PARK CITY, UTAH (FRONTLINE MEDICAL NEWS) – When an otherwise healthy 75-year-old patient presents with persistent pruritus as the chief complaint, the first thing to do is rule out specific dermatologic disorders, according to Dr. Kevin C. Wang.

“Thankfully, most of the patients complaining of pruritus have visible dermatoses,” Dr. Wang said at the annual meeting of the Pacific Dermatologic Association. “According to a review of more than 150 elderly patients in the outpatient setting who presented with a chief complaint of persistent pruritus, the five most common diagnoses were atopic-like dermatosis, lichen simplex chronicus/prurigo nodularis, subacute prurigo, transient acantholytic dermatosis, and neuropathic disease.”

Treatment directed at the primary element triggering the pruritus is most effective. “The best treatment for these patients will likely involve multiple modalities/combination therapy, as there is no one major pathway pathophysiologically,” said Dr. Wang of the department of dermatology at Stanford (Calif.) University and the Palo Alto VA Hospital.

“Pruritus can be quite debilitating,” said Dr. Wang, who also is the principal investigator of a research lab at Stanford. “I have not met an itchy patient who has said that it has not ruined their lives somehow: whether it’s their work, social life, things that they like to do. Also, many elderly veterans are already quite debilitated functionally in the first place, so it is a huge problem.”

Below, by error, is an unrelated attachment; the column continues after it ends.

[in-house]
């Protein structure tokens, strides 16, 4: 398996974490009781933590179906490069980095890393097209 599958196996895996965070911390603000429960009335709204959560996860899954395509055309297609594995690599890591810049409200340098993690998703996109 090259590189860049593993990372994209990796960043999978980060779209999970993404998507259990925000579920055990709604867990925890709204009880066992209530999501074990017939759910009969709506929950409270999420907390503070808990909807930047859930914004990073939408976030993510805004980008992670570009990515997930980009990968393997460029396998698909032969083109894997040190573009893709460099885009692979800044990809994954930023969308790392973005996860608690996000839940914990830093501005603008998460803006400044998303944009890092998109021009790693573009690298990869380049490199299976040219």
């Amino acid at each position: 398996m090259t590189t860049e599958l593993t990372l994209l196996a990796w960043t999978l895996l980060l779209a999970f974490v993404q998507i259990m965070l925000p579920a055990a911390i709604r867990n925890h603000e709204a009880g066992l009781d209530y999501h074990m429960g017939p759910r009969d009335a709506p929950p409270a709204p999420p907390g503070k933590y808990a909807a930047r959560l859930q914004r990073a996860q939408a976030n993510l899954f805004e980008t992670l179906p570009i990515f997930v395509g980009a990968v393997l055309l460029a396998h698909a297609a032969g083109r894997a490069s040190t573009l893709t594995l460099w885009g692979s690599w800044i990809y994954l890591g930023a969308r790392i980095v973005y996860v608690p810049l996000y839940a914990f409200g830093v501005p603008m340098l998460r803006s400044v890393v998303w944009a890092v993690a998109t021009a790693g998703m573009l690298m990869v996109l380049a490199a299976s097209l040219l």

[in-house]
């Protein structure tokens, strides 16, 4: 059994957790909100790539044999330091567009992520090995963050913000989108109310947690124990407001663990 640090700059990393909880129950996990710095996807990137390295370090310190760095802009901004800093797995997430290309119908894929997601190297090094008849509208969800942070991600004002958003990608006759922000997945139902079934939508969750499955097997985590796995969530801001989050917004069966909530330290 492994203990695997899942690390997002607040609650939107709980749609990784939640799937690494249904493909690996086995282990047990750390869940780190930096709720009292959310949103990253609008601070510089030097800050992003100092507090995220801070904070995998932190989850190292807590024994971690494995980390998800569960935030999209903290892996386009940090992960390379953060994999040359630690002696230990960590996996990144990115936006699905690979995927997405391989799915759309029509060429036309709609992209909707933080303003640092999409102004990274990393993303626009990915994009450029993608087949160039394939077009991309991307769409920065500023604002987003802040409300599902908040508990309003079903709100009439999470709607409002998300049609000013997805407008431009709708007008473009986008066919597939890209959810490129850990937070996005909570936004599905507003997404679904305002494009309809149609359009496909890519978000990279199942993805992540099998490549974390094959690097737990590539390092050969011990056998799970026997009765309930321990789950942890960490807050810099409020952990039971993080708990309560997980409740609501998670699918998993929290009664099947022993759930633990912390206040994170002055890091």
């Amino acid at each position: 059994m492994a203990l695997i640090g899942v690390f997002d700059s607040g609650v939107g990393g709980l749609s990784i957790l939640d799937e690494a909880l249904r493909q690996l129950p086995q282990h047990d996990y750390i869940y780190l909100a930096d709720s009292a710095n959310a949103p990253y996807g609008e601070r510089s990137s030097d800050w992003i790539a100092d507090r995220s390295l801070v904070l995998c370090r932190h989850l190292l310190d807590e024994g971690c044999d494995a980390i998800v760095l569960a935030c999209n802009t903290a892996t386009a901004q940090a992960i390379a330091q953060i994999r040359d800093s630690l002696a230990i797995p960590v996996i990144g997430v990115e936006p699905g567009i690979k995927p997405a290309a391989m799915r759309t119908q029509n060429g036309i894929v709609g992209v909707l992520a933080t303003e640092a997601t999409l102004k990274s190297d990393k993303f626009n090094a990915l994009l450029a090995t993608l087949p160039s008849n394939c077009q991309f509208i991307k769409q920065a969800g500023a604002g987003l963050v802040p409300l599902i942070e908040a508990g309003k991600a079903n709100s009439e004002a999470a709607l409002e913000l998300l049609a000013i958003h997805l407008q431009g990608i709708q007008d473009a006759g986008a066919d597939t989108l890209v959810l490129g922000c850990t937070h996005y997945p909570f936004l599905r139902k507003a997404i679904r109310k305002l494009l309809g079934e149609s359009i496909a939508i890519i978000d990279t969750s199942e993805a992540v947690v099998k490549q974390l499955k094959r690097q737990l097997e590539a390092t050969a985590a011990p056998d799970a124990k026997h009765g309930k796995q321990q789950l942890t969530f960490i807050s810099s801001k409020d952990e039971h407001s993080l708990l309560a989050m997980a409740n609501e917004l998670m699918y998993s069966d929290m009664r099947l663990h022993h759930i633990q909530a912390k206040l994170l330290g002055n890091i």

An estimated 2% of all dermatology visits are for pruritus, “but it’s probably more than that, because a lot of those complaints don’t come up until you ask the patient in person,” he said. “This issue is also important because as physicians we really don’t have any specific ‘itch blockers.’ We just use drugs developed for other conditions that happen to work, but not often enough.”

Dr. Wang then went on to share some of the concepts raised in a 2011 article by Dr. Timothy G. Berger and Dr. Martin Steinhoff of the University of California, San Francisco. They suggested that pruritic conditions afflicting the elderly are the results of a variety of age-related changes they termed “eruptions of senescence” (Semin Cutan Med Surg. 2011;30[2]:113-7).

As people age, Dr. Wang said, the immune system “becomes much more proinflammatory, including significant aberration of T- and B-cell populations. More importantly, the immune system develops an allergic Th2 phenotype, where you have loss of naive T cells as the immune repertoire becomes populated with ‘committed’ T and B cells, and a preponderance of Th2 cells. This means you have an impaired ability to respond to new antigens, with a greater propensity for autoimmune responses, and lingering, low-grade inflammation.”

Aging also brings structural changes to the epidermal barrier, he continued. Specifically, the surface pH becomes less acidic. This is problematic because enzymes that are required to process lipids function best at acidic pH. “You also have a reduction in the rate of barrier repair, and decreased production of filaggrin and aquaporin-3,” he said. “In combination, this impaired barrier has two direct consequences: Barrier failure may lead to increased development of contact dermatitis, because the impaired barrier may not prevent penetration of potential antigens into the epidermis, and when the barrier fails, the cytokines released to induce barrier repair are proinflammatory, resulting in dermatitis.”

He reported having no financial disclosures.


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